Natural light photographer, I thrive on these fleeting moments where the love, joy, or soul shows. My artistic background is always showing through my photography work. You will get the more formal portraits, they are after all, what we are looking for at first . But beyond that, candid moments, soulful mood, unexpected places is also what I want to bring out... I hope you'll like my photographic vision...
Sincerely,
Isabelle ♥

Tuesday, May 4, 2010

Do you love red?

How do you manage your red exposure without losing detail and keep the vibrant, true red color?


You have two options, either you do it "in camera" or afterwards in your editing software.

If you choose to do it "in camera" then you have to select the RGB histogram and watch that red channel, make sure it's balanced.
It's an easy method. The luminosity histogram will tell you if the exposure in general is correct, but you won't see the balanced colors.
It may come in handy if you know you have a red subject to shoot.

If you decided not to bother with "in camera" settings, and find your reds have lost detail or look washed out, or too warm, then your editing software will correct the final look of your image. BUT, if there is too much clipping, you will still end up with a loss in detail.

Use the Selective Color command and select the red color, then adjust until the histogram in your software shows the reds to be balanced, or when you are pleased with the final look of it.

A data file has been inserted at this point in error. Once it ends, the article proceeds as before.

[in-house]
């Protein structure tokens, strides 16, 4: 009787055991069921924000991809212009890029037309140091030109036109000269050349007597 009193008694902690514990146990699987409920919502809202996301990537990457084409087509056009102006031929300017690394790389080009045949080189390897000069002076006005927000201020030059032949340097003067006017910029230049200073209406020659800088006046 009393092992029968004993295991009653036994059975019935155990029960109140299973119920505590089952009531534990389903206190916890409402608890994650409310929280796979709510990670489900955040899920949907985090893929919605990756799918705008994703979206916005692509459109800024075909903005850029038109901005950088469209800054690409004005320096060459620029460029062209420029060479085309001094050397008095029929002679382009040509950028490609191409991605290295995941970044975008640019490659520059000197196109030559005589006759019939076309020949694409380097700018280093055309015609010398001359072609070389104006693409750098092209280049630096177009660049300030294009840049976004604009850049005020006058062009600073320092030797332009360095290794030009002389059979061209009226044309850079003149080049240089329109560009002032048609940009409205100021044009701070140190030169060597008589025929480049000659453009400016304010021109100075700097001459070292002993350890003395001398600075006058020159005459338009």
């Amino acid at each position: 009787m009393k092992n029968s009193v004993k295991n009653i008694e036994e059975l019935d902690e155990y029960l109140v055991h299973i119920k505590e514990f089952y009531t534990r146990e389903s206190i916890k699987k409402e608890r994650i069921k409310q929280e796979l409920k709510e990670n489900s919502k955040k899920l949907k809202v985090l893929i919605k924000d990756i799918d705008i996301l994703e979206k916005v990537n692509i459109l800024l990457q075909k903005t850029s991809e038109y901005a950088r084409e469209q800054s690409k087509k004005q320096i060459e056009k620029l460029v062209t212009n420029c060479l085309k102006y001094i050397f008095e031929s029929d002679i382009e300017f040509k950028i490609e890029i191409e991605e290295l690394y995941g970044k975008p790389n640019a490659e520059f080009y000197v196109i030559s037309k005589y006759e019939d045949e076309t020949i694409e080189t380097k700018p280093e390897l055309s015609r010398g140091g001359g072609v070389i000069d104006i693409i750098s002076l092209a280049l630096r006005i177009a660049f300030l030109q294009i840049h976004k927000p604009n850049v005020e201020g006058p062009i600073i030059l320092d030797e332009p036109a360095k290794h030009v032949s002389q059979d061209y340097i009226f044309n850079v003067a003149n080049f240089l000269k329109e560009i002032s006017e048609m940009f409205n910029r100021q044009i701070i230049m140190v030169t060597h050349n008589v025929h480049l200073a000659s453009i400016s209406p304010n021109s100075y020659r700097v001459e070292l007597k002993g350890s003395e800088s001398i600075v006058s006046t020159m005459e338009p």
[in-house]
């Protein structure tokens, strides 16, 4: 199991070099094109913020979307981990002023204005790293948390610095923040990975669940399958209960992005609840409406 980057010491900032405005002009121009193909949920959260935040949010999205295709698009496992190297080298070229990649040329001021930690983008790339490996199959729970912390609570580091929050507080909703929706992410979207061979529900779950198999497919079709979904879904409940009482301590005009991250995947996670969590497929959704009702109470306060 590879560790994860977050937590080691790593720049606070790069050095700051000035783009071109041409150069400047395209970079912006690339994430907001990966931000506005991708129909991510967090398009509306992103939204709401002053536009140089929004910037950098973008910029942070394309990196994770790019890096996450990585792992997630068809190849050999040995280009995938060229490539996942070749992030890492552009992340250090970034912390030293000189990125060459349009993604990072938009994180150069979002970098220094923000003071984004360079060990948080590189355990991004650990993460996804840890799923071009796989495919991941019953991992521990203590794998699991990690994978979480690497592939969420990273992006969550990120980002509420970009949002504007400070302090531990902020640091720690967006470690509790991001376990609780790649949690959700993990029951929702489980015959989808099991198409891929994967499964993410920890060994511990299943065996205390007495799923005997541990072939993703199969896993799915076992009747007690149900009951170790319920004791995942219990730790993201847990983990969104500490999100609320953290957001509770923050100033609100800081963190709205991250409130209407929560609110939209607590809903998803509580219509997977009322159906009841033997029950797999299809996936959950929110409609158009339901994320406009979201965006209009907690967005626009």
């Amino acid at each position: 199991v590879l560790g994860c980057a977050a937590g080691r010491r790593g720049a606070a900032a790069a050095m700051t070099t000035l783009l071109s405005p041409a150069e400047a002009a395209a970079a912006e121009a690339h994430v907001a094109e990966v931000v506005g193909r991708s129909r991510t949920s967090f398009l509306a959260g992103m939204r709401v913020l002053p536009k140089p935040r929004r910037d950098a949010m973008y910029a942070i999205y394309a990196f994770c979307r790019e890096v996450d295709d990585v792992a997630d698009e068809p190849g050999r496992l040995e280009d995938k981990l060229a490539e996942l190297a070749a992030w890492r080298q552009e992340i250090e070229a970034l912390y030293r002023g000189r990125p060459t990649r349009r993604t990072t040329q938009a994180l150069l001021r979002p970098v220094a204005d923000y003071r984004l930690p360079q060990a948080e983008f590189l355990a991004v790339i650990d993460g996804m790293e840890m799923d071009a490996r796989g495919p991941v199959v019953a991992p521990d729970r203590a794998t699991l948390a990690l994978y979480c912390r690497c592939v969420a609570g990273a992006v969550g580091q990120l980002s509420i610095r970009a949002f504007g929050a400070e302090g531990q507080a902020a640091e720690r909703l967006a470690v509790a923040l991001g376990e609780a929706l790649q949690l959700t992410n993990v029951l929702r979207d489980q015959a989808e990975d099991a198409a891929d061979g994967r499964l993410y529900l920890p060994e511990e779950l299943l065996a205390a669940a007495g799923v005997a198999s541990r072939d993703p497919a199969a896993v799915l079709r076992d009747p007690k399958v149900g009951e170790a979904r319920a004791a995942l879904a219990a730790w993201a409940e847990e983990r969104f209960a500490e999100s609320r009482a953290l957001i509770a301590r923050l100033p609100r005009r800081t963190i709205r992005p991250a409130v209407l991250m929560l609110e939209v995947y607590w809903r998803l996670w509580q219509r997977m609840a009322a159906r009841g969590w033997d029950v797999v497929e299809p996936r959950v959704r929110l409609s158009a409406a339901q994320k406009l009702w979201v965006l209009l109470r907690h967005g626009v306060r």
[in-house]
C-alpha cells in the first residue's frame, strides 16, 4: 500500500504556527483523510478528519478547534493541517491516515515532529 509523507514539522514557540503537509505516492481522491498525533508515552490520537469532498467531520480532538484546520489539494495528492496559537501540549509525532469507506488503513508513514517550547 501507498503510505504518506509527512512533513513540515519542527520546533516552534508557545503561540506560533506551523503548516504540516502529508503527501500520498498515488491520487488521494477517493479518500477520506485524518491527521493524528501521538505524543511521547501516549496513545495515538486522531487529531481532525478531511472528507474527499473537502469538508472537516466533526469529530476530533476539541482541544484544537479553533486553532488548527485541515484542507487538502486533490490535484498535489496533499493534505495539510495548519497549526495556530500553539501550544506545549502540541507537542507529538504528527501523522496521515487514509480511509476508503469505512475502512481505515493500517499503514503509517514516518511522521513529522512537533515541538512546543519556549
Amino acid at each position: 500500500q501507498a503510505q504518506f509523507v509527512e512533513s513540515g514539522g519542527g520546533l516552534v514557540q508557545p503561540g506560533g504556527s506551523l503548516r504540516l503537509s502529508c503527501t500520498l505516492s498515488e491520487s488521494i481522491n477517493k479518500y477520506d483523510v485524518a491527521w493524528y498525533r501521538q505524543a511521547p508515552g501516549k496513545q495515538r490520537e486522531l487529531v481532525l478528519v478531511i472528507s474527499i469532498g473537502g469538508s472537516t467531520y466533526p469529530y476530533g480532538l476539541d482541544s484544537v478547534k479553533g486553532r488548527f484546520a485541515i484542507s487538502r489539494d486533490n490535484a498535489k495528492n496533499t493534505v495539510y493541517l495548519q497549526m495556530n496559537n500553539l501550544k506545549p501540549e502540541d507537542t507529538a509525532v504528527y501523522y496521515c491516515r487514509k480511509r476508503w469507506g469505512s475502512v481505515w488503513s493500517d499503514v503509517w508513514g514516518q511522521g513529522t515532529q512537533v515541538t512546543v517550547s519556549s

Here are three photos I took of a red subject. I decided that exposing the reds wasn't enough of a challenge so I added white china, what was I thinking? :)



The first one was taken outside, natural light, in the shade. The red is just a little too pink for me. Watch that sun, it warms up the reds a lot!
The two following were done in controlled lighting conditions (studio). I find the reds being more true to their original colors. The white china shows a burnt spot where the light hits the rim, but I can live with that. Those shots are basically SOOC, raw to jpeg conversion and resized for web only.


So, go out and shoot those red tulips and poppies! Red is calling you!



4 comments:

Johnna Riddell May 4, 2010 at 7:28 a.m.  

Before "realizing" what I was actually doing with my camera... I never thought a color would be a challenge, but now-a-days, red is the worst...
I love red but like you mentioned, it's so hard to get those true-to-life reds...
Wonderful tips here and WOW I love that tulip on white china. You're awesome!!

Thanks

Sylvia May 4, 2010 at 4:45 p.m.  

How did you know red has always been the most difficult for me? I've never done the in camera exposure correction, I'll have to try on of these days!

Karin A May 5, 2010 at 1:17 p.m.  

So interesting to read this. :) I've always found reds and yellow particularly hard to photograph. Thanks for sharing. Have a wonderful day! xo

Sharon (30yrs later) May 6, 2010 at 9:43 p.m.  

Thanks for the mini-tutorial; I have some begonia images I am going to re-visit. I LOVE the tulip in the white cup, Isabelle!

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